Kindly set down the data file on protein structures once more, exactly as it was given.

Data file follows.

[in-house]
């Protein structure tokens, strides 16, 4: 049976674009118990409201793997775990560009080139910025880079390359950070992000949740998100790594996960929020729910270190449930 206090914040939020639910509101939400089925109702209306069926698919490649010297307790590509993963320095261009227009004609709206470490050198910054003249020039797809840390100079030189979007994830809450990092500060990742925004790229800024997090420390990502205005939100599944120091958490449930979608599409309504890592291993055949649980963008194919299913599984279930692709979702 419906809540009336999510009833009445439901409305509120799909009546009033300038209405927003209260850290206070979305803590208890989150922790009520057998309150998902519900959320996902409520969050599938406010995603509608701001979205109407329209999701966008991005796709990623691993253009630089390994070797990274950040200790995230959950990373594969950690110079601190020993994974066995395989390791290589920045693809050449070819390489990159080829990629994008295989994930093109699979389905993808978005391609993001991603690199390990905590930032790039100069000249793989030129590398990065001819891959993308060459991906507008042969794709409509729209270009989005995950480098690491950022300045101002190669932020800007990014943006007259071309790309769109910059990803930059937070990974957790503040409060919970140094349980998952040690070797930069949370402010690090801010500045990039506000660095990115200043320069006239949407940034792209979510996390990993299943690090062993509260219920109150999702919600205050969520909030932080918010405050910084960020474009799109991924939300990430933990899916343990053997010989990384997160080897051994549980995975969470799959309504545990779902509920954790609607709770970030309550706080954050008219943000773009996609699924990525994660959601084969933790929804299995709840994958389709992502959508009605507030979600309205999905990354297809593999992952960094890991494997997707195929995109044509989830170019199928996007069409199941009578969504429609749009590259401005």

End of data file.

[in-house]
């Protein structure tokens, strides 16, 4: 049976674009118990409201793997775990560009080139910025880079390359950070992000949740998100790594996960929020729910270190449930 206090914040939020639910509101939400089925109702209306069926698919490649010297307790590509993963320095261009227009004609709206470490050198910054003249020039797809840390100079030189979007994830809450990092500060990742925004790229800024997090420390990502205005939100599944120091958490449930979608599409309504890592291993055949649980963008194919299913599984279930692709979702 419906809540009336999510009833009445439901409305509120799909009546009033300038209405927003209260850290206070979305803590208890989150922790009520057998309150998902519900959320996902409520969050599938406010995603509608701001979205109407329209999701966008991005796709990623691993253009630089390994070797990274950040200790995230959950990373594969950690110079601190020993994974066995395989390791290589920045693809050449070819390489990159080829990629994008295989994930093109699979389905993808978005391609993001991603690199390990905590930032790039100069000249793989030129590398990065001819891959993308060459991906507008042969794709409509729209270009989005995950480098690491950022300045101002190669932020800007990014943006007259071309790309769109910059990803930059937070990974957790503040409060919970140094349980998952040690070797930069949370402010690090801010500045990039506000660095990115200043320069006239949407940034792209979510996390990993299943690090062993509260219920109150999702919600205050969520909030932080918010405050910084960020474009799109991924939300990430933990899916343990053997010989990384997160080897051994549980995975969470799959309504545990779902509920954790609607709770970030309550706080954050008219943000773009996609699924990525994660959601084969933790929804299995709840994958389709992502959508009605507030979600309205999905990354297809593999992952960094890991494997997707195929995109044509989830170019199928996007069409199941009578969504429609749009590259401005």